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596                             POLITICAL SCIENCE.
demonstrate, there must be destructive influences at work in
every nation, which are apt to get the better of the conserva-
tive influences sooner or later, Every form of civilization
contains some worm in the bud, every nation suffers for its own
misdeeds ; it is, in short, the weakness and short-sightedness
of human nature acting on a large scale, to which national
decay is due.
Without denying the justice of these remarks, we will en-
quire what are the leading causes likely to bring on national
decay, and whether a nation can have a hope of reform, when
once its course is thus doxvnward.
I. The cause from which evil is more commonly appre-
s which are hcnded is the increasingly unequal distribution
hon." ""* of property in a country, as it continues its in-
Unequai aistribu- clustry through ages.    There will be a few very
tioa of property.      rich persons and a vast muititude of very poor,
with a middle class more or less numerous, according to the
varying success of their labors.    The rich, for want of other
investments, will monopolize the land,   receiving it in pay-
ment of debts, or being content with a small interest on their
money.    The proletarian class must live from hand to mouth,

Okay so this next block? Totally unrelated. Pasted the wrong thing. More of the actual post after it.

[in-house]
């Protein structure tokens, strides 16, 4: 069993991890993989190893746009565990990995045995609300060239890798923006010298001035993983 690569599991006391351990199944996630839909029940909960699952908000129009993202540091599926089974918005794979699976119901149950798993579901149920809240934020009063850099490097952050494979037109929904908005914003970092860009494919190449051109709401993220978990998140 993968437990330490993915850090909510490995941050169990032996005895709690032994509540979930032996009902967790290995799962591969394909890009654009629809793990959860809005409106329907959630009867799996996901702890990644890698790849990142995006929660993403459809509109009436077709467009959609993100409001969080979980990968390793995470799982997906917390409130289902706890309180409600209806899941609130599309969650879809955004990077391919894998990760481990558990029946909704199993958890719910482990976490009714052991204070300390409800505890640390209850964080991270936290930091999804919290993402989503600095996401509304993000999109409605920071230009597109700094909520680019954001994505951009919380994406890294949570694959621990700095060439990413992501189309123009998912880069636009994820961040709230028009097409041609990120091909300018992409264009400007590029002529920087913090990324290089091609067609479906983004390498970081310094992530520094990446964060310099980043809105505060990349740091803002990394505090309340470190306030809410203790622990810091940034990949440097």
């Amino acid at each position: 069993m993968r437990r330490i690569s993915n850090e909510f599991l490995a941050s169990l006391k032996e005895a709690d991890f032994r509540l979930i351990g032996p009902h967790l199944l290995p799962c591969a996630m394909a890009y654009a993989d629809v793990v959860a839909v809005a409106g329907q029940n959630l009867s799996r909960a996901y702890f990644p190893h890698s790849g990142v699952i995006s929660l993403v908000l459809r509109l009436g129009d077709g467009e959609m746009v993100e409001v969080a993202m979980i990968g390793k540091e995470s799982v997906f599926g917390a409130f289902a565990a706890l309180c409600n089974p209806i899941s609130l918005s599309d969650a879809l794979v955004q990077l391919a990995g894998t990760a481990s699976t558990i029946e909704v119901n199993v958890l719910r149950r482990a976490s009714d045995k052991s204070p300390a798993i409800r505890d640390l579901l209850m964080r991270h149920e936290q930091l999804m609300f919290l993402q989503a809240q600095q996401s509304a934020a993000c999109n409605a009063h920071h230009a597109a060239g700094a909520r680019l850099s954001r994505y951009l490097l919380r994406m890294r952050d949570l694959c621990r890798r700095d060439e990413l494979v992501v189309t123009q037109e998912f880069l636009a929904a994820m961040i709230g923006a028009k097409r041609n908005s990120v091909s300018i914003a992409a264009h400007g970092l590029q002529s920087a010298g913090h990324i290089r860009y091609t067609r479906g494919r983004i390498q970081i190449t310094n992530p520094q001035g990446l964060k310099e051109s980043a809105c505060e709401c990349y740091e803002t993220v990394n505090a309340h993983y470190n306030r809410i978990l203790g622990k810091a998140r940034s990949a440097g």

without much intelligence, exposed to great temptations, be-
coming weak in body and in mind through the influence of
unhealthy food and lodgings, a prey to diseases, a prey to
demagogues.    The unity of society is destroyed by this un-
equal distribution of wealth ; one part, the upper class, can
have no great intercourse or sympathy with their antipodes,
and thus there is no political security.    Hope must abandon
such a society and vigor of action ; how can it live when these
are gone ?   The freedom of a government has little influence
in checking these evils.    It makes the successful more suc-
cessful, because he can go anywhere and devote his capital
to any use.    It rather brings on inequalities sooner than an-
other sort of government.    L. Marcius Philippus affirmed, in a
public speech at Rome, that there were not two thousand
property-owners in the state; (Cic., de off,, ii., 21, 73)> an(*
Pliny the elder  says  that " broad farms (latifundid) have